The navigator from La Rochelle, who took up the post of mainsail trimmer on Edmond de Rothschild Group throughout 2011, is back aboard the French catamaran. Now crewing for Sébastien Josse aboard the stable’s 70-feet trimaran, Christophe has made the most of a break in the busy MOD 70 schedule to take up his old post in Istanbul temporarily: “It’s a real pleasure to return to the circuit with this crew and on this craft. The Extreme 40 format complements the MOD circuit pretty well, particularly as regards the Europa Tour, which we’ll be taking part in during September and will include some round-the-cans races in each stopover venue. I’m returning to the same post, which makes it quite an easy switch. However, the organisation aboard the boat has changed slightly this year, with the arrival of a fifth crew member. That means you have to have time to find your bearings again and adapt to this new feature, which alters the way we manoeuvre. Indeed we saw today that we need to work on the choreography!” admits Christophe with a smile after today’s first spell of racing.

Of note is the fact that a new crew member will be sailing alongside Pierre Pennec in the next Grand Prix, which will take place in Porto in early July.

A very tight provisional standing

Although the order wasn’t totally respected, since The Wave Muscat won Act 2, the provisional standing for the Istanbul Grand Prix after the first day of racing, was reminiscent of the podium places in China. After six races, Roman Hagara’s crew has reaped the benefits of its very good day on the water and has logically secured the top spot on the leaderboard. They are tailed by Leigh McMillan’s men, whilst the catamaran fitted out by Baron Benjamin de Rothschild has bagged the third step of the podium tonight. The current standing is certainly worth noting, but it’s clearly too early to draw any real conclusions from it. The fleet demonstrated today how uniform the level is and this is mirrored by the separation there is between the boats in second and seventh place, namely twelve lowly points.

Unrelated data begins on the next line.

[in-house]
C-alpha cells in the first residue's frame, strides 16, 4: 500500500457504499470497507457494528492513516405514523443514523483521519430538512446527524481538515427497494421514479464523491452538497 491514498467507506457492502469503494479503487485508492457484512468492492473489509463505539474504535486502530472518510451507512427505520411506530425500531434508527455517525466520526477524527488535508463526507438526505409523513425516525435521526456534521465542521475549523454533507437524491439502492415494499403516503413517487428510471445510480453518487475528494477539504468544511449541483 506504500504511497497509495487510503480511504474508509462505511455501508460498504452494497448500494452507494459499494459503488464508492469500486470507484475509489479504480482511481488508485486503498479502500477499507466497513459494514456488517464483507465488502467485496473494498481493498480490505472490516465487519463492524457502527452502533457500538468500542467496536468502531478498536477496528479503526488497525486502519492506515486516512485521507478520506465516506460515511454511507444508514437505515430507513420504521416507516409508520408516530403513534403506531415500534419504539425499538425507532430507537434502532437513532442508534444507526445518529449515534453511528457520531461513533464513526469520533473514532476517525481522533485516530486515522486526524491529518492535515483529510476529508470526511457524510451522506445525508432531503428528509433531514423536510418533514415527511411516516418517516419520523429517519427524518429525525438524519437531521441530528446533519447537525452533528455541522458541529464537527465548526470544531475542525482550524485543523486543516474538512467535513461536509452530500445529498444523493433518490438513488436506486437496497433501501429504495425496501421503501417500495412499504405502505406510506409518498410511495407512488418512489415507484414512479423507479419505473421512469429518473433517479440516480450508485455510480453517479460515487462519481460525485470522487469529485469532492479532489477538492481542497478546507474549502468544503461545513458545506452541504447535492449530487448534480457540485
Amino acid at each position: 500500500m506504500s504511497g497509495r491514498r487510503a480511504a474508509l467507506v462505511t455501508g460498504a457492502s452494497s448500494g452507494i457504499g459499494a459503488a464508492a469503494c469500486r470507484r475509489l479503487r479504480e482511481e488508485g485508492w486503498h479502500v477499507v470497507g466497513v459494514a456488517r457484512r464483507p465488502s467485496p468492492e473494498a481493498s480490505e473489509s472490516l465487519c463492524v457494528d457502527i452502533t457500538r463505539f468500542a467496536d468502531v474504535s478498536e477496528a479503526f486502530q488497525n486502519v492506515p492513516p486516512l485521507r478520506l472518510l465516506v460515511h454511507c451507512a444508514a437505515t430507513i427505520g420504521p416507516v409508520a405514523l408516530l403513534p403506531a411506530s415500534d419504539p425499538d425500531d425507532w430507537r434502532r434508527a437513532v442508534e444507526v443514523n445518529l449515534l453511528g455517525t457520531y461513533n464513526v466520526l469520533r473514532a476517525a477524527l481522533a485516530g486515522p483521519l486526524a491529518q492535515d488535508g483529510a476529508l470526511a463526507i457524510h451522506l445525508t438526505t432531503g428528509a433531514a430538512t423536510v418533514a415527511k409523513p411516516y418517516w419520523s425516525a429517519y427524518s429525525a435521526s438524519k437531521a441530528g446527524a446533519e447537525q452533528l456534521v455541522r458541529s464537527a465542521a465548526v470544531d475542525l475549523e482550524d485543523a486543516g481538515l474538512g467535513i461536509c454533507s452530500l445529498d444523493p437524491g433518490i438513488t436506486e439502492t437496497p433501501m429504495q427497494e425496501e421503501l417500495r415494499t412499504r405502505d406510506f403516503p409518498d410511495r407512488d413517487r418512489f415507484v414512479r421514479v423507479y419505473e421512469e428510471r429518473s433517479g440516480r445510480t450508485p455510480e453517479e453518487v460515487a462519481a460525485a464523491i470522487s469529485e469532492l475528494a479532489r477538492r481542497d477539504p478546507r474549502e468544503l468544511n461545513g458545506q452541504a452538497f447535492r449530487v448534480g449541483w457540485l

Tomorrow, the eight competing crews will take to the race zone again from 1100 hours UTC for the first of a series of stadium races, which translates as shorter courses and contact guaranteed.

Standing for the Istanbul Grand Prix after the first day (six races run)
  1. Red Bull Sailing Team - 40 points
  2. The Wave Muscat – 35 points
  3. Edmond de Rothschild Group- 28 points
  4. GAC Pindar - 26 points
  5. Oman Air - 25 points
  6. SAP Extreme Sailing Team - 24 points
  7. Alinghi - 23 points
  8. Zoulou - 15 points

The crew of Edmond de Rothschild Group

Pierre Pennec (Skipper / helmsman),

Christophe Espagnon (trimmer and mainsail traveller),

Hervé Cunningham (headsail trimmer),

Bernard Labro (Bowman)

Romain Petit (trimmer)

Tanguy Leglatin (Sports coach)